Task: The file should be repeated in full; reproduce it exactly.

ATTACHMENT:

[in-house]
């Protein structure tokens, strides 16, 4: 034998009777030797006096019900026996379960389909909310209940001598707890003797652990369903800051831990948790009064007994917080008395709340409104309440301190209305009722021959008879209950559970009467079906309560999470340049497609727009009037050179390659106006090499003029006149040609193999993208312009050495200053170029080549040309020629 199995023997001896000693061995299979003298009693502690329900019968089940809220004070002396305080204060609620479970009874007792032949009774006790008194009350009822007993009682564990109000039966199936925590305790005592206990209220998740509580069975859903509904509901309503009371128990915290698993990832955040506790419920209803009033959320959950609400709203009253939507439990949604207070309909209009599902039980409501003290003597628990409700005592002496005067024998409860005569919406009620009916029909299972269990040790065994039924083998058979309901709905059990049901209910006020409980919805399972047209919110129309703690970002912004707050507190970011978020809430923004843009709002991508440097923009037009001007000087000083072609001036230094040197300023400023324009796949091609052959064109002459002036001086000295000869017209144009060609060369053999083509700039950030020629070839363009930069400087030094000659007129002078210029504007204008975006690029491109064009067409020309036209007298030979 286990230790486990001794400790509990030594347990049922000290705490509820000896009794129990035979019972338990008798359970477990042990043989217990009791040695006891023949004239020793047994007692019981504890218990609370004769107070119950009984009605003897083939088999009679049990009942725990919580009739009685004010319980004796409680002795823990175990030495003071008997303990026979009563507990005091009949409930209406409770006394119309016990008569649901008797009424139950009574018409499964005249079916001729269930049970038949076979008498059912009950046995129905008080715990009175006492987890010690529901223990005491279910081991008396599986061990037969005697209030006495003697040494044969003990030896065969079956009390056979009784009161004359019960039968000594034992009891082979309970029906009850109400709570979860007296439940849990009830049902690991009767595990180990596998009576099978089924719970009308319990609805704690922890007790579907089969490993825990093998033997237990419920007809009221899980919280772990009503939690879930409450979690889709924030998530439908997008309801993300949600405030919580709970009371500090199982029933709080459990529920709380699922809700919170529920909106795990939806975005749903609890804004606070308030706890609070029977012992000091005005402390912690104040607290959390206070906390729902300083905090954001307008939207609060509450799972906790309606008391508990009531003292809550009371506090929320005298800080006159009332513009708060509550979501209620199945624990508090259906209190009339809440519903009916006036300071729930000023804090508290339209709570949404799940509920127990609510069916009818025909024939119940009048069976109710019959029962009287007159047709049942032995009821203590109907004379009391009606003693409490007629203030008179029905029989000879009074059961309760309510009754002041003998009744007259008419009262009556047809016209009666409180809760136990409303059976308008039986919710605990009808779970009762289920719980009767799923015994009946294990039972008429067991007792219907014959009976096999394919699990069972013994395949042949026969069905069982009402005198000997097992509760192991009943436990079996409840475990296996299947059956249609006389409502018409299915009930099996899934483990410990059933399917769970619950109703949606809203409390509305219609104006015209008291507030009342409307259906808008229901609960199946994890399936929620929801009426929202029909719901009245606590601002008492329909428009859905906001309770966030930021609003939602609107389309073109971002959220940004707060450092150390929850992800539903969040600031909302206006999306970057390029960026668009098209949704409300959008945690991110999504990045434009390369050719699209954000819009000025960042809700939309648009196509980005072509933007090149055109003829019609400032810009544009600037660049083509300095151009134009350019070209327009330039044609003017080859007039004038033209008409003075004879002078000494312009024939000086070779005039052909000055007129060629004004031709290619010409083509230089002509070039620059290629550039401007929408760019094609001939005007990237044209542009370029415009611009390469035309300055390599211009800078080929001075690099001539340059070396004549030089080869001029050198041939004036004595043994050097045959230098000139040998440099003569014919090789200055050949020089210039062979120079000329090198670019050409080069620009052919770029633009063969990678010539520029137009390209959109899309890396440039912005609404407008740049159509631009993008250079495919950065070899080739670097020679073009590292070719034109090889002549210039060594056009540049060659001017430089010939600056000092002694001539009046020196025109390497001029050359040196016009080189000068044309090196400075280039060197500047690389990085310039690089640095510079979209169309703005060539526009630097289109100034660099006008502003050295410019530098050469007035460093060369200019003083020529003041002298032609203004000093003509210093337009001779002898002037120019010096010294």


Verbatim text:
[in-house]
């Protein structure tokens, strides 16, 4: 034998009777030797006096019900026996379960389909909310209940001598707890003797652990369903800051831990948790009064007994917080008395709340409104309440301190209305009722021959008879209950559970009467079906309560999470340049497609727009009037050179390659106006090499003029006149040609193999993208312009050495200053170029080549040309020629 199995023997001896000693061995299979003298009693502690329900019968089940809220004070002396305080204060609620479970009874007792032949009774006790008194009350009822007993009682564990109000039966199936925590305790005592206990209220998740509580069975859903509904509901309503009371128990915290698993990832955040506790419920209803009033959320959950609400709203009253939507439990949604207070309909209009599902039980409501003290003597628990409700005592002496005067024998409860005569919406009620009916029909299972269990040790065994039924083998058979309901709905059990049901209910006020409980919805399972047209919110129309703690970002912004707050507190970011978020809430923004843009709002991508440097923009037009001007000087000083072609001036230094040197300023400023324009796949091609052959064109002459002036001086000295000869017209144009060609060369053999083509700039950030020629070839363009930069400087030094000659007129002078210029504007204008975006690029491109064009067409020309036209007298030979 286990230790486990001794400790509990030594347990049922000290705490509820000896009794129990035979019972338990008798359970477990042990043989217990009791040695006891023949004239020793047994007692019981504890218990609370004769107070119950009984009605003897083939088999009679049990009942725990919580009739009685004010319980004796409680002795823990175990030495003071008997303990026979009563507990005091009949409930209406409770006394119309016990008569649901008797009424139950009574018409499964005249079916001729269930049970038949076979008498059912009950046995129905008080715990009175006492987890010690529901223990005491279910081991008396599986061990037969005697209030006495003697040494044969003990030896065969079956009390056979009784009161004359019960039968000594034992009891082979309970029906009850109400709570979860007296439940849990009830049902690991009767595990180990596998009576099978089924719970009308319990609805704690922890007790579907089969490993825990093998033997237990419920007809009221899980919280772990009503939690879930409450979690889709924030998530439908997008309801993300949600405030919580709970009371500090199982029933709080459990529920709380699922809700919170529920909106795990939806975005749903609890804004606070308030706890609070029977012992000091005005402390912690104040607290959390206070906390729902300083905090954001307008939207609060509450799972906790309606008391508990009531003292809550009371506090929320005298800080006159009332513009708060509550979501209620199945624990508090259906209190009339809440519903009916006036300071729930000023804090508290339209709570949404799940509920127990609510069916009818025909024939119940009048069976109710019959029962009287007159047709049942032995009821203590109907004379009391009606003693409490007629203030008179029905029989000879009074059961309760309510009754002041003998009744007259008419009262009556047809016209009666409180809760136990409303059976308008039986919710605990009808779970009762289920719980009767799923015994009946294990039972008429067991007792219907014959009976096999394919699990069972013994395949042949026969069905069982009402005198000997097992509760192991009943436990079996409840475990296996299947059956249609006389409502018409299915009930099996899934483990410990059933399917769970619950109703949606809203409390509305219609104006015209008291507030009342409307259906808008229901609960199946994890399936929620929801009426929202029909719901009245606590601002008492329909428009859905906001309770966030930021609003939602609107389309073109971002959220940004707060450092150390929850992800539903969040600031909302206006999306970057390029960026668009098209949704409300959008945690991110999504990045434009390369050719699209954000819009000025960042809700939309648009196509980005072509933007090149055109003829019609400032810009544009600037660049083509300095151009134009350019070209327009330039044609003017080859007039004038033209008409003075004879002078000494312009024939000086070779005039052909000055007129060629004004031709290619010409083509230089002509070039620059290629550039401007929408760019094609001939005007990237044209542009370029415009611009390469035309300055390599211009800078080929001075690099001539340059070396004549030089080869001029050198041939004036004595043994050097045959230098000139040998440099003569014919090789200055050949020089210039062979120079000329090198670019050409080069620009052919770029633009063969990678010539520029137009390209959109899309890396440039912005609404407008740049159509631009993008250079495919950065070899080739670097020679073009590292070719034109090889002549210039060594056009540049060659001017430089010939600056000092002694001539009046020196025109390497001029050359040196016009080189000068044309090196400075280039060197500047690389990085310039690089640095510079979209169309703005060539526009630097289109100034660099006008502003050295410019530098050469007035460093060369200019003083020529003041002298032609203004000093003509210093337009001779002898002037120019010096010294």